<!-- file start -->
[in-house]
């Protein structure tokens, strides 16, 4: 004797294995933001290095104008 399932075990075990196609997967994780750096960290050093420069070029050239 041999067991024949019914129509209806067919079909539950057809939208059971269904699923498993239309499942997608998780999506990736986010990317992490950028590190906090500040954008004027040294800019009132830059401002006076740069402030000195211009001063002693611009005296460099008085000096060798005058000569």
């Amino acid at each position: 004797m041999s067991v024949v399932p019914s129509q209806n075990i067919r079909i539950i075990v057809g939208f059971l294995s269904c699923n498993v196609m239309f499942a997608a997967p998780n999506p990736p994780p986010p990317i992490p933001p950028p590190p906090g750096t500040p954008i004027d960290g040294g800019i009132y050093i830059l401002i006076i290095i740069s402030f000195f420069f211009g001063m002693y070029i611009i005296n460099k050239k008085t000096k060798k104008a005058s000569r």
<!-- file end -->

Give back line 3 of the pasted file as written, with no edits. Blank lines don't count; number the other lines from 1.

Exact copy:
């Amino acid at each position: 004797m041999s067991v024949v399932p019914s129509q209806n075990i067919r079909i539950i075990v057809g939208f059971l294995s269904c699923n498993v196609m239309f499942a997608a997967p998780n999506p990736p994780p986010p990317i992490p933001p950028p590190p906090g750096t500040p954008i004027d960290g040294g800019i009132y050093i830059l401002i006076i290095i740069s402030f000195f420069f211009g001063m002693y070029i611009i005296n460099k050239k008085t000096k060798k104008a005058s000569r």